A MULTI-million pound scheme to create cycle lanes outside Bolton train station is on track to be completed by this time next year.

Under the £7 million scheme, which is currently underway, the heavily congested junction will be upgraded so 'protected cycle tracks' can be installed along with new crossings outside the train and bus station and on Bradford Streets.

A contra-flow cycle lane will also be crated on Newport Street.

When work is complete it will be only the second Cycle Optimised Protected Signals Design (CYCLOPS) junction in Greater Manchester.

The principal feature of a CYCLOPS junction is an orbital cycle route that separates cyclists from other traffic.

The Manchester Road Gateway scheme, as it is known, is due to be completed by Winter 2021.

It forms part of the new Bee Network ­— which is 55 miles of cycling and walking routes, and 140 new crossings will be created throughout Greater Manchester by the end of next year.

Thirty-two projects will be delivered in total as part of an £85 million investment from the Mayor’s Challenge Fund.

Greater Manchester Mayor, Andy Burnham, who annouced the scheme yesterday, said: “It’s been years in the making, but GM’s cycling and walking revolution is finally starting.

"By next summer we will begin to see the fruits of our labour and the region’s residents will finally have the chance to travel to shops and schools easily and safely without using a car.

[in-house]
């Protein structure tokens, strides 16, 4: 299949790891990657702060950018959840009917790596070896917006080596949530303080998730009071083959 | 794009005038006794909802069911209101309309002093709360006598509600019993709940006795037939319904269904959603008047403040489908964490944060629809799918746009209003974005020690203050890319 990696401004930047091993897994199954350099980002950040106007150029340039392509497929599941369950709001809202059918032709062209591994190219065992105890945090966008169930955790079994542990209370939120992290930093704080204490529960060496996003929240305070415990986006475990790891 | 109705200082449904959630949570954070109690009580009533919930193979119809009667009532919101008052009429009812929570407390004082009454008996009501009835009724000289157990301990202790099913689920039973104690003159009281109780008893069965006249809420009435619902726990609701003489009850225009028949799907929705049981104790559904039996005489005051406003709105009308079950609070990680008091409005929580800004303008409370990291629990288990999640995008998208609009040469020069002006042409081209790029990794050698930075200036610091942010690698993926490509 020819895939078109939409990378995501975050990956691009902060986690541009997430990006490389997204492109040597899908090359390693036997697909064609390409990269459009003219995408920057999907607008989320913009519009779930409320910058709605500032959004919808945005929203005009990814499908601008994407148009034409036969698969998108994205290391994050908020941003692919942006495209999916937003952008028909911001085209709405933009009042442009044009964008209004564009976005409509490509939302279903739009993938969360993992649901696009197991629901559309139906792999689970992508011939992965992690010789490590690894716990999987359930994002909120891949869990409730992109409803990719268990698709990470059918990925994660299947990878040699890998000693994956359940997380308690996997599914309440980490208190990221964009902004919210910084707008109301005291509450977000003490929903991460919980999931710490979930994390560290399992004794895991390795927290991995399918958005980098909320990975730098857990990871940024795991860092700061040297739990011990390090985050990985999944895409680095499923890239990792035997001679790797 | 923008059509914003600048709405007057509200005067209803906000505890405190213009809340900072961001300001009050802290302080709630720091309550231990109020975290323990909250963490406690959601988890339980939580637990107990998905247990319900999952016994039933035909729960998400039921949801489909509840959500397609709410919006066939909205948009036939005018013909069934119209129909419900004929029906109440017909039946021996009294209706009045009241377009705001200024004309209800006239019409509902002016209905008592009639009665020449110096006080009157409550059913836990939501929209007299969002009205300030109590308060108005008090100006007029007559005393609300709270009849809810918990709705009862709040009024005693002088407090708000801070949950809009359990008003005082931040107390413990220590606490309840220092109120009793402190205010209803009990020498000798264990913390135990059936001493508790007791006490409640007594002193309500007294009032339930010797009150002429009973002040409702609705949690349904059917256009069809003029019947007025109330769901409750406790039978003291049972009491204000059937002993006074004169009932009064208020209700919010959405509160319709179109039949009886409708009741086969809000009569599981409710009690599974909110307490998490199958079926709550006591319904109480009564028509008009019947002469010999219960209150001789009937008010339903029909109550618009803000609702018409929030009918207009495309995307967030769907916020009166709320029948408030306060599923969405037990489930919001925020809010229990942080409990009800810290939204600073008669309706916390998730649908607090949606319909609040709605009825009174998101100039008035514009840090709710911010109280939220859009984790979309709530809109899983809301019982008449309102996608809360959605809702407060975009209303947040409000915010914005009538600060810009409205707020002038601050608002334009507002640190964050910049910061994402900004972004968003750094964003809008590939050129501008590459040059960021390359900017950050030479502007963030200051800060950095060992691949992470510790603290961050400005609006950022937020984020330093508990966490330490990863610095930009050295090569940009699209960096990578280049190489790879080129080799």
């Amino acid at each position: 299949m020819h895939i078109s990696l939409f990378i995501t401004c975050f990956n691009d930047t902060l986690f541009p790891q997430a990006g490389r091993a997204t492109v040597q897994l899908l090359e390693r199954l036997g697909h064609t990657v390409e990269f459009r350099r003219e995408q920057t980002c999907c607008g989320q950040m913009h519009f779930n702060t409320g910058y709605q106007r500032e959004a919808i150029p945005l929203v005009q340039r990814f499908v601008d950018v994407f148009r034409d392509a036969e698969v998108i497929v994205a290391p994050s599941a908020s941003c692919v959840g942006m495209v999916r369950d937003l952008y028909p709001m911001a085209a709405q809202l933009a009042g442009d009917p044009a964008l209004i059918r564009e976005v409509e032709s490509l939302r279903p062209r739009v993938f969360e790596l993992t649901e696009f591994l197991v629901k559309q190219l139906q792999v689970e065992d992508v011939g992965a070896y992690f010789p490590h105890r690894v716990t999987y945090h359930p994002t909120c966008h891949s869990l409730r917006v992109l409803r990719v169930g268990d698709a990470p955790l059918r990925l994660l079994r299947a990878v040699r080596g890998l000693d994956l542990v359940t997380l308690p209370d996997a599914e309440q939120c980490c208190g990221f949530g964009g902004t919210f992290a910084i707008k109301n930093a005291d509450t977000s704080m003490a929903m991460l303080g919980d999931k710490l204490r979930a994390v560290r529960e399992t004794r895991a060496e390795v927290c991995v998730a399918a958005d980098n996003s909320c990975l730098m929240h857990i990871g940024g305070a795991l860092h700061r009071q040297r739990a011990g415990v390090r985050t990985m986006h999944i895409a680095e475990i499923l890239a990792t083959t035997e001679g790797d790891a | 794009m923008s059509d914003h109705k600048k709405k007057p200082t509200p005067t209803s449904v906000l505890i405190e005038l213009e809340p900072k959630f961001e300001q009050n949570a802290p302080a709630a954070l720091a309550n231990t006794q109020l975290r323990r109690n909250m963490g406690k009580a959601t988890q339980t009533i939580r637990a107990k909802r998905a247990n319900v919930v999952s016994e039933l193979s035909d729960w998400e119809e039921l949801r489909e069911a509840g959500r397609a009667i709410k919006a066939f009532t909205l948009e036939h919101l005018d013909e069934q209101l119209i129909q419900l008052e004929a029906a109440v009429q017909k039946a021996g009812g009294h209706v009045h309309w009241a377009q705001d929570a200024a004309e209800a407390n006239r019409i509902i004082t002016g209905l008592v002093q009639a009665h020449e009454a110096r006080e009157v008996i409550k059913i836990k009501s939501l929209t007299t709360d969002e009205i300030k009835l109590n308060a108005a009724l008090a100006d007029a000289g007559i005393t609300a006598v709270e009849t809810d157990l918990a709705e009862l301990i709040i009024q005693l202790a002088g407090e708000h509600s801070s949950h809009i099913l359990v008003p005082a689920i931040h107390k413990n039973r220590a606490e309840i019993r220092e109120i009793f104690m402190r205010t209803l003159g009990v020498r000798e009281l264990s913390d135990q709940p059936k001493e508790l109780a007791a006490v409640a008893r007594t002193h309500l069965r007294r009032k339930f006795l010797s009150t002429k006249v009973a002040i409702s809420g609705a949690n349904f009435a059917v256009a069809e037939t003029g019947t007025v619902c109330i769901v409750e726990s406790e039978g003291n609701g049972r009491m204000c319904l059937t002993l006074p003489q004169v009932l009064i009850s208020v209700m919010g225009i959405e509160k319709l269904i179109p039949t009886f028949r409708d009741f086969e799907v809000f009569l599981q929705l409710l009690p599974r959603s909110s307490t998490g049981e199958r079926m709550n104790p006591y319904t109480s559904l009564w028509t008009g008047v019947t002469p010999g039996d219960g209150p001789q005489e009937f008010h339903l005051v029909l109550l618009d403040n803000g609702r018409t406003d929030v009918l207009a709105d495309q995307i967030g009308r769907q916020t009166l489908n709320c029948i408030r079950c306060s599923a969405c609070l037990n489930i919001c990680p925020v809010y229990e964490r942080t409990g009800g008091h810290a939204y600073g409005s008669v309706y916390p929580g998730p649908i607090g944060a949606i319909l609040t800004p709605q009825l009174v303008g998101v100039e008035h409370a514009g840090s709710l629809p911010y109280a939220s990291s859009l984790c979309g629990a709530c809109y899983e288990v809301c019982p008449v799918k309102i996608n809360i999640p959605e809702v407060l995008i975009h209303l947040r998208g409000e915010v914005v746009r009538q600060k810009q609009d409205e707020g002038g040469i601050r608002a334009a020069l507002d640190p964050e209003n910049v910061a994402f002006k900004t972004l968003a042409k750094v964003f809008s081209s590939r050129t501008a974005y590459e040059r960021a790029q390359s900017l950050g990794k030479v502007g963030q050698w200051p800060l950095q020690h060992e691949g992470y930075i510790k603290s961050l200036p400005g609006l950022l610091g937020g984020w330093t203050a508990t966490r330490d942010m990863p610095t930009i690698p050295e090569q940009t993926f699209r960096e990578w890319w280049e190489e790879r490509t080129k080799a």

“Next year is going to be incredibly exciting with spades going in the ground. This is a huge step towards making Greater Manchester a true cycling and walking city-region. Projects like the Chorlton beeway and Bolton’s new junctions are world-class and they are going to open up cycling and walking as a new option for hundreds of thousands of people.

"Greater Manchester residents have told us that they want safe space to travel on foot and by bike, so this is exactly what we are delivering.”

He said the announcement of the scheme heralded "the real start of our cycling and walking story, coincidentally aligning with bike to school week".

In neighbouring Bury, the £1.8 m Elton beeway will complete a pleasant, direct route from Bury to Radcliffe via the canal towpath.

And a £2.6 m RHS Links scheme will significantly improve the on foot and by bike experience in the area, improving access to the new RHS Bridgewater Garden, Parr Fold Park, Worsley College and Walkden Train Station.

The first Bee Network signage expected to be installed in Summer 2021.